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Three Things Game Designers Need to Know About Assessment

  • Robert J. Mislevy
  • John T. Behrens
  • Kristen E. Dicerbo
  • Dennis C. Frezzo
  • Patti West

Abstract

Designing game-based assessments requires coordinating the work of people from communities with little overlap, such as subject matter experts, game designers, software engineers, assessment specialists, and psychometricians. This chapter discusses three things that game designers should know about assessment to help their work come together toward the common goal: (1) Assessment design is compatible with game design, because they build on the same principles of learning. (2) Assessment is not really about numbers; it is about the structure of reasoning. (3) The key constraints of assessment design and game design need to be addressed, even if in rudimentary form, from the very beginning of the design process. The assessment design framework called “evidenced centered design” is introduced to complement game design principles, so that designers can address assessment criteria such as reliability and validity jointly with game criteria such as engagement and interactivity. The ideas are illustrated with examples from the Packet Tracer simulation environment and Aspire game that are used in the Cisco Networking Academies for learning and assessing computer network engineering.

Keywords

Work Product Task Model Game Design Computerize Adaptive Test Student Model 
These keywords were added by machine and not by the authors. This process is experimental and the keywords may be updated as the learning algorithm improves.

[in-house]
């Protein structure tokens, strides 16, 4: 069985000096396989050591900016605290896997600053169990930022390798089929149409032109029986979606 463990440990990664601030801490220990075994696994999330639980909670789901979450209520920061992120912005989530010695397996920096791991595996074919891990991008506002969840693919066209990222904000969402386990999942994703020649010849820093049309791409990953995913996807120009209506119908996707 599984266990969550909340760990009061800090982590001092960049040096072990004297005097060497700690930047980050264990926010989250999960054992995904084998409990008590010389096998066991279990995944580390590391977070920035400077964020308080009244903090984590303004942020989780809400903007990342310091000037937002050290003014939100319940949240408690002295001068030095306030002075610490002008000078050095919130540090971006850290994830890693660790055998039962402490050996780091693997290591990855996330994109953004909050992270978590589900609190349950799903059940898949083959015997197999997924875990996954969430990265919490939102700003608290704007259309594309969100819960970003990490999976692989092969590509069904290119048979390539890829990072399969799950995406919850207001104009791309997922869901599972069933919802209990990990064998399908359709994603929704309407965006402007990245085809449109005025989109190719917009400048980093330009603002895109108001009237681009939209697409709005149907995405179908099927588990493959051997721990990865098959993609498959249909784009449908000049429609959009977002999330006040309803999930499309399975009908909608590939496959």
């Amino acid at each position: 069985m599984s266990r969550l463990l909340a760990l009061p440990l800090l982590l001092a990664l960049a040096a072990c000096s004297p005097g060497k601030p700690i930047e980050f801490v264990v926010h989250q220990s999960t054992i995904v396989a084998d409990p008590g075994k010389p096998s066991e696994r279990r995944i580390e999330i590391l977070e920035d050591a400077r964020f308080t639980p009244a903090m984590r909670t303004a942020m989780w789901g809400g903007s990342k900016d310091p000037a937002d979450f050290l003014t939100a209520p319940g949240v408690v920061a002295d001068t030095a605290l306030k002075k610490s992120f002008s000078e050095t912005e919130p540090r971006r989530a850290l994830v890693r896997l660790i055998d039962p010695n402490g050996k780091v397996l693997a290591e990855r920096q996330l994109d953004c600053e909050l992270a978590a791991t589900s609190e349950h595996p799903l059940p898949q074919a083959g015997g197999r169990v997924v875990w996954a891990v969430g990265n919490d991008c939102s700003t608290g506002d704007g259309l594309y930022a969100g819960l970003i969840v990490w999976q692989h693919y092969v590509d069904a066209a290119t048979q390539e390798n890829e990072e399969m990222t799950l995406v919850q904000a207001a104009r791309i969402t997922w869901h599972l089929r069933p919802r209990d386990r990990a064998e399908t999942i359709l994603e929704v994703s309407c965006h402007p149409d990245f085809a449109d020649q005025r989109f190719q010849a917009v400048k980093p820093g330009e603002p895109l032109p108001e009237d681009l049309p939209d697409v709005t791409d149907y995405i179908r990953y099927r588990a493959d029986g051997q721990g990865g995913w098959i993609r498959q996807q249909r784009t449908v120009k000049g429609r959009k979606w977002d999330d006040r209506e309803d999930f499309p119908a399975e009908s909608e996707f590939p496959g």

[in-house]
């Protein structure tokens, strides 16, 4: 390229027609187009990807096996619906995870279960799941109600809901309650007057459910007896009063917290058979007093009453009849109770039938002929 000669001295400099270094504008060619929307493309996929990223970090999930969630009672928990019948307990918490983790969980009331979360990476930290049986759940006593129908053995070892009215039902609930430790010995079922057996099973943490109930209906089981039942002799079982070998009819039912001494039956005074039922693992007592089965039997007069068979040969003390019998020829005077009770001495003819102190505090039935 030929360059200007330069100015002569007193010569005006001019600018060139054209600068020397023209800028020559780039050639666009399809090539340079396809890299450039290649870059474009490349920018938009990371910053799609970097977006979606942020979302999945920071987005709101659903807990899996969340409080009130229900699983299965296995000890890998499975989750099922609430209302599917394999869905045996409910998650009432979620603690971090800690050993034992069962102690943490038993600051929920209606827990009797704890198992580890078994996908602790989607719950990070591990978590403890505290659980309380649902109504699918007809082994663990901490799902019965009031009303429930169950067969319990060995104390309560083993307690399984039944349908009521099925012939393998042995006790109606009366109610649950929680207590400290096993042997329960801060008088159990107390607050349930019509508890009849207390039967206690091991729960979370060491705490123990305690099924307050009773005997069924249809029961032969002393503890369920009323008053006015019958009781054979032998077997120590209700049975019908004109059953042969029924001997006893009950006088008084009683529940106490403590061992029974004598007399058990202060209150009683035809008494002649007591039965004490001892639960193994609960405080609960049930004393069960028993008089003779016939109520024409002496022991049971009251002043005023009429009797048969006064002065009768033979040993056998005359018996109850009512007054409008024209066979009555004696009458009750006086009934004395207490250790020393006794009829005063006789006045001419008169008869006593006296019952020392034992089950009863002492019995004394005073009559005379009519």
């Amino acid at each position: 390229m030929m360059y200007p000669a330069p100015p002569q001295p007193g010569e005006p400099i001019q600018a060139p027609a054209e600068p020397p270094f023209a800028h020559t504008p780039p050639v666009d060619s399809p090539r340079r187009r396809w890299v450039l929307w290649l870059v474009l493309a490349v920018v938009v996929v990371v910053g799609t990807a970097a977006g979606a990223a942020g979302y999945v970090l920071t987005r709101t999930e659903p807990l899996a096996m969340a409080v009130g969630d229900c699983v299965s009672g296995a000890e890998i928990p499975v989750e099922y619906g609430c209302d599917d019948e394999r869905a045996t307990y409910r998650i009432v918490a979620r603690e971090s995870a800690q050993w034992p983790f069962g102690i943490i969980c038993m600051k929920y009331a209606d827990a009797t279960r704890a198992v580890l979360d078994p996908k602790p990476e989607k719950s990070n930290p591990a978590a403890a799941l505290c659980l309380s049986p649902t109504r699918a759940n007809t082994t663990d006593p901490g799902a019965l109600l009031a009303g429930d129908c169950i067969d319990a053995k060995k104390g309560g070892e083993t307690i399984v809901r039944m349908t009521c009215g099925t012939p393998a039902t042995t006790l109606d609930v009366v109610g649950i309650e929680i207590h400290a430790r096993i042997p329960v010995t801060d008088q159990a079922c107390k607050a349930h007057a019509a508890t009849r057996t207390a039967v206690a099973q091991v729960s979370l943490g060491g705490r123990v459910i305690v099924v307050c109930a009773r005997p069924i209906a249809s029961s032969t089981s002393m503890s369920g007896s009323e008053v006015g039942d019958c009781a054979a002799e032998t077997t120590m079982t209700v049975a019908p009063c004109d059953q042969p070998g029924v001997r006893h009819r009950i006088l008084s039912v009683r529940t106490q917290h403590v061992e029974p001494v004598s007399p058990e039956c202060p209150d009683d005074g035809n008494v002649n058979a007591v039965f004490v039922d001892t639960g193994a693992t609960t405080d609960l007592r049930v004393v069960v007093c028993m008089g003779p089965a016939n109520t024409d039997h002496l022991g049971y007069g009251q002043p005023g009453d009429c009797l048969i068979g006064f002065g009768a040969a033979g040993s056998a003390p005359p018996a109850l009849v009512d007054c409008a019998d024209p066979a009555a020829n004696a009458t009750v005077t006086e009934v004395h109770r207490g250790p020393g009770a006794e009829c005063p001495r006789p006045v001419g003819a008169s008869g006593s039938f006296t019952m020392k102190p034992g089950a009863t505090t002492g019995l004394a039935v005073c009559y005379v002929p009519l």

Notes

Acknowledgments

The work reported here was supported in part by a research contract from Cisco Systems, Inc., to the University of Maryland, College Park, and the Center for Advanced Technology in Schools (CATS), PR/Award Number R305C080015, as administered by the Institute of Education Sciences, U.S. Department of Education. The findings and opinions expressed in this report are those of the authors and do not necessarily reflect the positions or policies of Cisco, the CATS, the National Center for Education Research (NCER), the Institute of Education Sciences (IES), or the U.S. Department of Education.

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Copyright information

© Springer Science+Business Media New York 2012

Authors and Affiliations

  • Robert J. Mislevy
    • 1
  • John T. Behrens
    • 2
  • Kristen E. Dicerbo
    • 2
  • Dennis C. Frezzo
    • 3
  • Patti West
    • 4
  1. 1.Educational Testing ServicePrincetonUSA
  2. 2.Center for Digital Experience and Analytics, PearsonAustinUSA
  3. 3.Instructional Research and Technology, Cisco SystemsSan FranciscoUSA
  4. 4.Cisco Networking AcademyOcalaUSA

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